Testing Center Procedures
At the test site entrance, ID will be requested to verify that the patient’s testing order has been entered. After a consent form is signed they then will be tested for Influenza A and B, as well as strep throat. If the results are positive, that person will be directed to return home and call their primary care provider for further instructions.
If the results are negative, the patient then will be tested for COVID-19. The tests will be sent to Quest Diagnostics, a private testing firm, and the results will go to the person’s primary care provider. Until results are received by the physician, the patient will be instructed to return home to self-quarantine for 14 days. If the results come back negative, the self-quarantine will be lifted. If positive, treatment will be determined by the physician.
Testing Center Information
Location: Wheeling Park, 1801 National Rd, Wheeling
Hours of Operation: Monday-Friday, 9 a.m. – 3 p.m.; Saturday, 9 a.m. – 1 p.m.
How Wheeling Hospital is Preparing for COVID-19
Prompted by the increased COVID-19 threat, Wheeling Hospital has reacted with several guidelines for employees and visitors. We have restricted visitation to our ICU/critical care area until further notice with the exception of end-of-life situations. This is an extension of our efforts to protect the health and safety of patients, their families and employees.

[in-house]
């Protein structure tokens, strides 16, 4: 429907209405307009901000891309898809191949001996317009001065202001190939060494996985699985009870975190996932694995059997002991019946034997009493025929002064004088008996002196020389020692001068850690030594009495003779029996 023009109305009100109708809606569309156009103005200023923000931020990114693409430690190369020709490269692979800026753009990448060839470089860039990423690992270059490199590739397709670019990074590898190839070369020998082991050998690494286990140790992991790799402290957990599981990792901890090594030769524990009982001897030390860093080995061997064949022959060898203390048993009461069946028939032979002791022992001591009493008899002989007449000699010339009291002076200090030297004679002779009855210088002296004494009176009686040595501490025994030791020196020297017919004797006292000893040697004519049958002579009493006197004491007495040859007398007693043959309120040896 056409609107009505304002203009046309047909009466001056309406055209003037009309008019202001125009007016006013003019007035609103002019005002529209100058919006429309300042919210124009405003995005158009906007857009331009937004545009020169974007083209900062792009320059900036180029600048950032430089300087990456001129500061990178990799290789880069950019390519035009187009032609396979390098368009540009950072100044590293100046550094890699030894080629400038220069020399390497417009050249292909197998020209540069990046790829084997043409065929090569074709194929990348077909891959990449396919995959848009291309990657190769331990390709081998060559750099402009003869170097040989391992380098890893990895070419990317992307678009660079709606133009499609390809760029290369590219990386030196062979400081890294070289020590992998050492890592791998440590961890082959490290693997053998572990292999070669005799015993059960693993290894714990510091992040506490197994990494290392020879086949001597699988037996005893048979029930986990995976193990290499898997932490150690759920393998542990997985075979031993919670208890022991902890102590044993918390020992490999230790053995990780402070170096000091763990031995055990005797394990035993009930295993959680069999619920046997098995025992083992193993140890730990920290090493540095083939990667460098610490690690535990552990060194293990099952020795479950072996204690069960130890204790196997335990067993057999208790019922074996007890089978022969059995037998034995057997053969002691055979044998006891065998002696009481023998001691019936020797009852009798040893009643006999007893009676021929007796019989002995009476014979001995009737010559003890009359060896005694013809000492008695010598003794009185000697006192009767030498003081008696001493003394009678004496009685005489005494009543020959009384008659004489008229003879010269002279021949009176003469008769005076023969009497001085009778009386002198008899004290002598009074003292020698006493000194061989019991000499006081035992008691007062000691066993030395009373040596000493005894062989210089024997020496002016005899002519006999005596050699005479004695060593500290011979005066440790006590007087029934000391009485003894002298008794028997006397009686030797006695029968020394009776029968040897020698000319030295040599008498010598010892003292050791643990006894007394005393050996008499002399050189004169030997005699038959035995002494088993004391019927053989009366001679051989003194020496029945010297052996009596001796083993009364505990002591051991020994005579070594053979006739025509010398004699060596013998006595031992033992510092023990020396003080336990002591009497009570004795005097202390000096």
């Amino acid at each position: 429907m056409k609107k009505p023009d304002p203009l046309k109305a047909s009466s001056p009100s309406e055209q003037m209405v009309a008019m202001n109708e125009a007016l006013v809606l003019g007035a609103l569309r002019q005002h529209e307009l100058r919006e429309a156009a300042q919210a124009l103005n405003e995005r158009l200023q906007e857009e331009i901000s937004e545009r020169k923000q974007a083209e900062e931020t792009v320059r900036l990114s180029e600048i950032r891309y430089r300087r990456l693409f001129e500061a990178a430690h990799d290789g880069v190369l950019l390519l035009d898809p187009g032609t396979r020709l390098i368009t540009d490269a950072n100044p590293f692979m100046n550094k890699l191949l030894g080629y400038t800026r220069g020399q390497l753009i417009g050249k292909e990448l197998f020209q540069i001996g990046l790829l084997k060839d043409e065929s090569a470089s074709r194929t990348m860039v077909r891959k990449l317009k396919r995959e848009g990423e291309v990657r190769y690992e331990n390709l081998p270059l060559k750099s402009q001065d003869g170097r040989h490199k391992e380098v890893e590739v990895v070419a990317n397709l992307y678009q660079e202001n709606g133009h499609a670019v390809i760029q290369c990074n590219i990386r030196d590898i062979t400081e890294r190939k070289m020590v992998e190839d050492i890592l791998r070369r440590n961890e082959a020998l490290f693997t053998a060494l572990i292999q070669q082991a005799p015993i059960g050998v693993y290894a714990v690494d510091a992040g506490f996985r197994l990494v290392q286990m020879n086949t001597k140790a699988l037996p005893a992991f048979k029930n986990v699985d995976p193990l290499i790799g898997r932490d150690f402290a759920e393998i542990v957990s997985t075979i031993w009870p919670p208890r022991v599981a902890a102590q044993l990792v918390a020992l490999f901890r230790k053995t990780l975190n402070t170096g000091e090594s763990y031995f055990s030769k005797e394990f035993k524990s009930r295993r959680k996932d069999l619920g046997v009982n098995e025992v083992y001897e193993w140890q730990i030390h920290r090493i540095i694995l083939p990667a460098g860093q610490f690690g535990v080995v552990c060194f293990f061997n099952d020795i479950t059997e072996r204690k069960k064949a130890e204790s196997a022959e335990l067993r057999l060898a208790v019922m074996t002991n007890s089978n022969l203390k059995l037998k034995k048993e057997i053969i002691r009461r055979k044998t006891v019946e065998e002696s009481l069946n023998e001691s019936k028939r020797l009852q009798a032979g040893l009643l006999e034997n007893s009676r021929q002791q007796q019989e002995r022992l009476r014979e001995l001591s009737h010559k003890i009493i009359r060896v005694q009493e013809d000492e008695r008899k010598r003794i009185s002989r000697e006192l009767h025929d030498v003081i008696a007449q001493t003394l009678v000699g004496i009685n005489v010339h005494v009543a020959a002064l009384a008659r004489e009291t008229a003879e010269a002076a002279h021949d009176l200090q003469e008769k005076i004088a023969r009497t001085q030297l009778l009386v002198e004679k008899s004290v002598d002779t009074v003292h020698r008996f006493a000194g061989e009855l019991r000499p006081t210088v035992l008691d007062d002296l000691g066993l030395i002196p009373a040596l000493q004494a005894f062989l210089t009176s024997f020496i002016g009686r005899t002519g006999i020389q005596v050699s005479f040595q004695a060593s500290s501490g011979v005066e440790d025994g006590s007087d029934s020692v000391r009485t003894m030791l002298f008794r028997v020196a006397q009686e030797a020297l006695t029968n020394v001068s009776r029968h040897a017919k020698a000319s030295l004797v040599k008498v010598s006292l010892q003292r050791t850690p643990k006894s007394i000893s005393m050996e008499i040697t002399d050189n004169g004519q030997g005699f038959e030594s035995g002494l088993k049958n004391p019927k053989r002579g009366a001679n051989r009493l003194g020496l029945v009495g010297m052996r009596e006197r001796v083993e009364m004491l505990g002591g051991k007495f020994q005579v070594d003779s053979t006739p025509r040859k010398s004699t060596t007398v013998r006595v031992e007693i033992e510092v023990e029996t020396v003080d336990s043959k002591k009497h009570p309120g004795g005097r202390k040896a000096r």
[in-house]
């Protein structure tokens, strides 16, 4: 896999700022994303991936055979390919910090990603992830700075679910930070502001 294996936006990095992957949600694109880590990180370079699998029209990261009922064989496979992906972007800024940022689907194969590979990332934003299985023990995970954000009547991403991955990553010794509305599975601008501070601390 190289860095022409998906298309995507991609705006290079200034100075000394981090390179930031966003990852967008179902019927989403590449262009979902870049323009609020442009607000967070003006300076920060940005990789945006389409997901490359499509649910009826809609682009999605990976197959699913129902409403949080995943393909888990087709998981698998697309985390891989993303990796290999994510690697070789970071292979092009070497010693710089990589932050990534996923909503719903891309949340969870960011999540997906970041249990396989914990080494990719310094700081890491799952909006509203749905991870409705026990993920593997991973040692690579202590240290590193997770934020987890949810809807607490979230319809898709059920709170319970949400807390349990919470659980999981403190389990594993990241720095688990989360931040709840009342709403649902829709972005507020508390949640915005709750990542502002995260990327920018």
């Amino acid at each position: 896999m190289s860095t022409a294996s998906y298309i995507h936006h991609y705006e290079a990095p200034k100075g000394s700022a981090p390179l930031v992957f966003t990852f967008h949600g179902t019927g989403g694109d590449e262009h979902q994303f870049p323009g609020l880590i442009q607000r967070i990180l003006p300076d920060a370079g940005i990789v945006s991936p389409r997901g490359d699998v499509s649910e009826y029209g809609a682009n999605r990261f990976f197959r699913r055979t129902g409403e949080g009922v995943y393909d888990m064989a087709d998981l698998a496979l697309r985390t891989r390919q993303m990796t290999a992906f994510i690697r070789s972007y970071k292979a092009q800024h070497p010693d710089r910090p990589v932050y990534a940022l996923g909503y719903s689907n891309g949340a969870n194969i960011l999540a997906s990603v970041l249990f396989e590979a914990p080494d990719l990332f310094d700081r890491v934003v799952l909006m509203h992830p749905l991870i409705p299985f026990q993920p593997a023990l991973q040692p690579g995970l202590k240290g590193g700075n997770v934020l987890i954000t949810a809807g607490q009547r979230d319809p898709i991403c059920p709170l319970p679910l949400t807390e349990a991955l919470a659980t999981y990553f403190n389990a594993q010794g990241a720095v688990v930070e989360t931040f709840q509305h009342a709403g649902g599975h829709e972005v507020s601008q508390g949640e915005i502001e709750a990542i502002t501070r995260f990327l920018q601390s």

Additional visitation restrictions are as follows:
Visitation permitted only in:
- Labor and Delivery, 1 visitor per patient per day.
- Pediatrics, 2 visitors per patient per day.
No visitation permitted in:
- ICU/critical care, call Nurse Manager for exceptions.
- Continuous Care Center.
- Acuity in Wheeling and Belmont sites.
- All visitors must wear masks. Available upon request.
- No visitors under age 18 permitted inside hospital.
All requests for exceptions must be made by health care providers or nursing leadership. Those requests must be limited to the following: end-of-life decisions, pediatrics, obstetrics, deaf patients, low mental capacity, or other extraordinary circumstances approved by incident command or hospital leadership.
Additionally, masses in the Chapel have been cancelled indefinitely, no Auxiliary sales will be conducted, and all non-critical vendor visits are suspended until further notice. All seminars and symposiums held at Wheeling Hospital and its affiliates are cancelled until further notice. Community outreach events also are being curtailed.
How It Spreads